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Standards-Setting, IPR Policies, and Open Standards Steve Mutkoski Regional Director, Interoperability & Innovation Microsoft Corporation

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Presentation on theme: "Standards-Setting, IPR Policies, and Open Standards Steve Mutkoski Regional Director, Interoperability & Innovation Microsoft Corporation"— Presentation transcript:

1 Standards-Setting, IPR Policies, and Open Standards Steve Mutkoski Regional Director, Interoperability & Innovation Microsoft Corporation

2 Standards Overview What are standards anyway? – Technical specification which either does or is intended to provide a common design for a product Why are standards important? – Networked world; convergence – One means of fostering interoperability How are standards developed? – By a single company – By a few companies – By a large number of companies 2

3 Defining Types of Standards Open standards – technical specifications that have been approved or ratified through an open consensus based process, publicly available, vendor neutral, licensed under RAND terms (with or without a royalty or fee) Proprietary or Industry standards – technical specifications maintained by a private entity or group of cooperating entities, and licensed under commercial terms

4 Definitions of Openness Open is not a legal term Open as an adjective – Can take on many meanings – Can lead to use as a verb, with adverse impact on IP and innovation Traditional definition of open standard – Standards developed or ratified through an open, consensus process – Admission open to all – Covered by an open and transparent IPR policy – Contributors license essential IPRs to implementers on Reasonable and Non-Discriminatory (RAND) terms (with or without royalties/fees) 4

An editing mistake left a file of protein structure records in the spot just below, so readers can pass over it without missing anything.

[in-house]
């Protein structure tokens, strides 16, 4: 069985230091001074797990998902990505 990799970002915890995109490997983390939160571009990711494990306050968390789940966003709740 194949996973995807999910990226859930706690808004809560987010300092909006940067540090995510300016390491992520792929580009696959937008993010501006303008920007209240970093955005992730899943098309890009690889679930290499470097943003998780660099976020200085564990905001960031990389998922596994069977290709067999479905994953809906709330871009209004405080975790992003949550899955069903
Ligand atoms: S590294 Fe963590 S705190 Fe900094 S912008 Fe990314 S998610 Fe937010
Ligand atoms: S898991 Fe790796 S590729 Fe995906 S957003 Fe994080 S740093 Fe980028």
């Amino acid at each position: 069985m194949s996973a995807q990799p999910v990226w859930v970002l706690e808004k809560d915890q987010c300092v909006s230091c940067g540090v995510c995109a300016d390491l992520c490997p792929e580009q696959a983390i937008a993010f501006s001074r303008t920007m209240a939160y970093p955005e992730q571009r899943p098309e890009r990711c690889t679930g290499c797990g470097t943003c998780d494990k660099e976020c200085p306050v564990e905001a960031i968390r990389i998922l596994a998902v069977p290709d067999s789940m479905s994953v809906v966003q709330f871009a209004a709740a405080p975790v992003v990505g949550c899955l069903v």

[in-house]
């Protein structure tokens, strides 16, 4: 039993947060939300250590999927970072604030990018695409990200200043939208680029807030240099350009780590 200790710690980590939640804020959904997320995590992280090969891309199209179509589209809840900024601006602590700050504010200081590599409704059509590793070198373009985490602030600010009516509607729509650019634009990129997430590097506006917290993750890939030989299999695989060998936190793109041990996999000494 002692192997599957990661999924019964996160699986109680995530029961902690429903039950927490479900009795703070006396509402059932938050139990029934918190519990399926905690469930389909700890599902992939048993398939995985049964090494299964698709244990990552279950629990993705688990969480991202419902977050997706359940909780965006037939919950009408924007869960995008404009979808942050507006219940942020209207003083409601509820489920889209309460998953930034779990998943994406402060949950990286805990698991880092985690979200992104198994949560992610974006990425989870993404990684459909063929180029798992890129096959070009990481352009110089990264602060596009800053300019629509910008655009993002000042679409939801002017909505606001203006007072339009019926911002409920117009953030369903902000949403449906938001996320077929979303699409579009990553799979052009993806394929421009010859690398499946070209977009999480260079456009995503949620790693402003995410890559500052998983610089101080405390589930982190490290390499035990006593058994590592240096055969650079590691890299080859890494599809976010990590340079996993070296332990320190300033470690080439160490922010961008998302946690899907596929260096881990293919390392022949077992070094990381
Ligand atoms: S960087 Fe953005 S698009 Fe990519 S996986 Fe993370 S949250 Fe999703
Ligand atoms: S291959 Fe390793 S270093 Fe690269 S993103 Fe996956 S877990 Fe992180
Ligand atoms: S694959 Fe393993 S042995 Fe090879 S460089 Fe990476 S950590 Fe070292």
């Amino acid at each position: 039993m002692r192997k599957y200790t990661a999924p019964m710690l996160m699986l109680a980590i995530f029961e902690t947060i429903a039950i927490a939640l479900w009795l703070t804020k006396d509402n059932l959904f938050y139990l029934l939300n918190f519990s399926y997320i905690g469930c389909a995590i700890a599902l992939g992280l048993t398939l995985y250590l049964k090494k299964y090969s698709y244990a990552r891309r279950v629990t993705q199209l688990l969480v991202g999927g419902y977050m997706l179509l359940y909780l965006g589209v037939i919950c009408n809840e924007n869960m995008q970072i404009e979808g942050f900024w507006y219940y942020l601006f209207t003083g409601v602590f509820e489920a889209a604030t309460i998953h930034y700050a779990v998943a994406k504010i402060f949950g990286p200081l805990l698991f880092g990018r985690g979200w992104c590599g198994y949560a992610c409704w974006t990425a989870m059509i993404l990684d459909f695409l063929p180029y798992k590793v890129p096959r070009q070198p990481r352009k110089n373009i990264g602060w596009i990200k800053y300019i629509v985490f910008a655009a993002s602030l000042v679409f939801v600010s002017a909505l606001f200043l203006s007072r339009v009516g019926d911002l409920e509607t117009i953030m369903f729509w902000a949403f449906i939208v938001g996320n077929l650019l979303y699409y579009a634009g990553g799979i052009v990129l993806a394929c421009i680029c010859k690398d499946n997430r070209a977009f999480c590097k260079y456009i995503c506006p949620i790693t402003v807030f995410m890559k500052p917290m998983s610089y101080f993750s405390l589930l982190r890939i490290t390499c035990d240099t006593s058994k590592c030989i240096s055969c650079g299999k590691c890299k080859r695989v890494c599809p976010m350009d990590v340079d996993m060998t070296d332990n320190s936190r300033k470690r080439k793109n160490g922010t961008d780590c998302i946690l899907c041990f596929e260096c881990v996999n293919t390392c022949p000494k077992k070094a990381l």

5 Open Standard Traditional definition reaffirmed by: – Global Standards Collaboration (GSC) - - Resolution GSC-10/04: (Joint Session) Open Standards – ITU-T - adhoc/openstandards.htmlhttp://www.itu.int/ITU-T/othergroups/ipr- adhoc/openstandards.html – American National Standards Institute (ANSI) - ards%20Activities/Critical%20Issues%20Papers/Griffin %20-%20Open%20Standards%20-% doc ards%20Activities/Critical%20Issues%20Papers/Griffin %20-%20Open%20Standards%20-% doc 5

6 More Recent Definitions… New uses of the term and confusion Free to implement – Very few standards bodies mandate a RANDZ approach – All essential patent claims may not be covered by such a policy Free to use freely – Is there any standards body that mandates such an approach? 6

7 Implications of new definitions If open means royalty free… – SSO desire to attract key technology holders – Will they come? – And the rest of the standards world? The latest twist… disclosure obligations – How much and when should a participant or contributor disclose about the existence of patents? – Requirements for searches? – About specific license terms? 7